A British leading car executive is urging automakers to start focusing more on women's needs when making cars.
Dr. Andy Palmer, executive vice-president of Nissan, said research shows half of all women are unhappy with their cars and three-quarters feel misunderstood by automakers. Though cars are not made with women in mind, women are the key influence in seven out of ten car purchases.
Palmer said, "Our industry is failing the largest and most influential customer segment in the world."
He said many of the problems women experience with cars have to do with back pain from the seats, less room for their high heels, and the lack of useful gadgets.
Palmer was rated by AutoExpress magazine as the most powerful Brit in the global motor industry.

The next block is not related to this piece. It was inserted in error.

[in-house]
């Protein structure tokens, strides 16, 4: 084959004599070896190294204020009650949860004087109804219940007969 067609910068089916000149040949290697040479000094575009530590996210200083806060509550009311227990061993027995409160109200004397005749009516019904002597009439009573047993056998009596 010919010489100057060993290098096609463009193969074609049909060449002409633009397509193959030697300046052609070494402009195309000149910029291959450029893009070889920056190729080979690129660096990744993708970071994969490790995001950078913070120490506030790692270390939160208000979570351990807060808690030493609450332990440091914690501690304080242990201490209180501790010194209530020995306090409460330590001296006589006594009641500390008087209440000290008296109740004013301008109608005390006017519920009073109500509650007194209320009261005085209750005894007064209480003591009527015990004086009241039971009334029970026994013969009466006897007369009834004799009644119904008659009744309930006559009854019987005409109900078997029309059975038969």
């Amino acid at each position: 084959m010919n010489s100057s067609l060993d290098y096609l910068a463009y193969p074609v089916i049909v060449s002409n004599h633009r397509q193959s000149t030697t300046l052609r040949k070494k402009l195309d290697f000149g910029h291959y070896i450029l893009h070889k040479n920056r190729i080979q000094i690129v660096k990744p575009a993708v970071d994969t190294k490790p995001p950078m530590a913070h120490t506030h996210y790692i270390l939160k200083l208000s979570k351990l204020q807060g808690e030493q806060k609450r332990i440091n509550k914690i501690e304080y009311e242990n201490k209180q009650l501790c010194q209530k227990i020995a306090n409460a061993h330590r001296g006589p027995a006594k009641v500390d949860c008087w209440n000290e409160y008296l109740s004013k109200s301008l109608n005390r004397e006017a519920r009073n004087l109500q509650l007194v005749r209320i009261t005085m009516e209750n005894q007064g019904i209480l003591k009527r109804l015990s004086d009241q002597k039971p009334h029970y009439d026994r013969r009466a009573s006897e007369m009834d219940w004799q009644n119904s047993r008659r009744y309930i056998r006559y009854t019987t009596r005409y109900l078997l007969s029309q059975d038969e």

He said it's not only the design of cars that are sexist, but the sales force as well. He said there needs to be more women on the shop-floor, as well as in the design and marketing departments.
"One factor is the lack of women in our business. I'm sure that Nissan is not untypical in employing less than 10 percent female managers in our ranks," he said.
"But our UK universities produce less than 9 percent of female engineers each year. That compares with China at about 30 percent."
Palmer believes if there are more female engineers, and more females employed in the car industry, we will start to see real changes.
"If a car company does not have female engineers that is a competitive weakness. Generally the car industry is not seen as female friendly. The best way to address that is to have more females in every part," he said.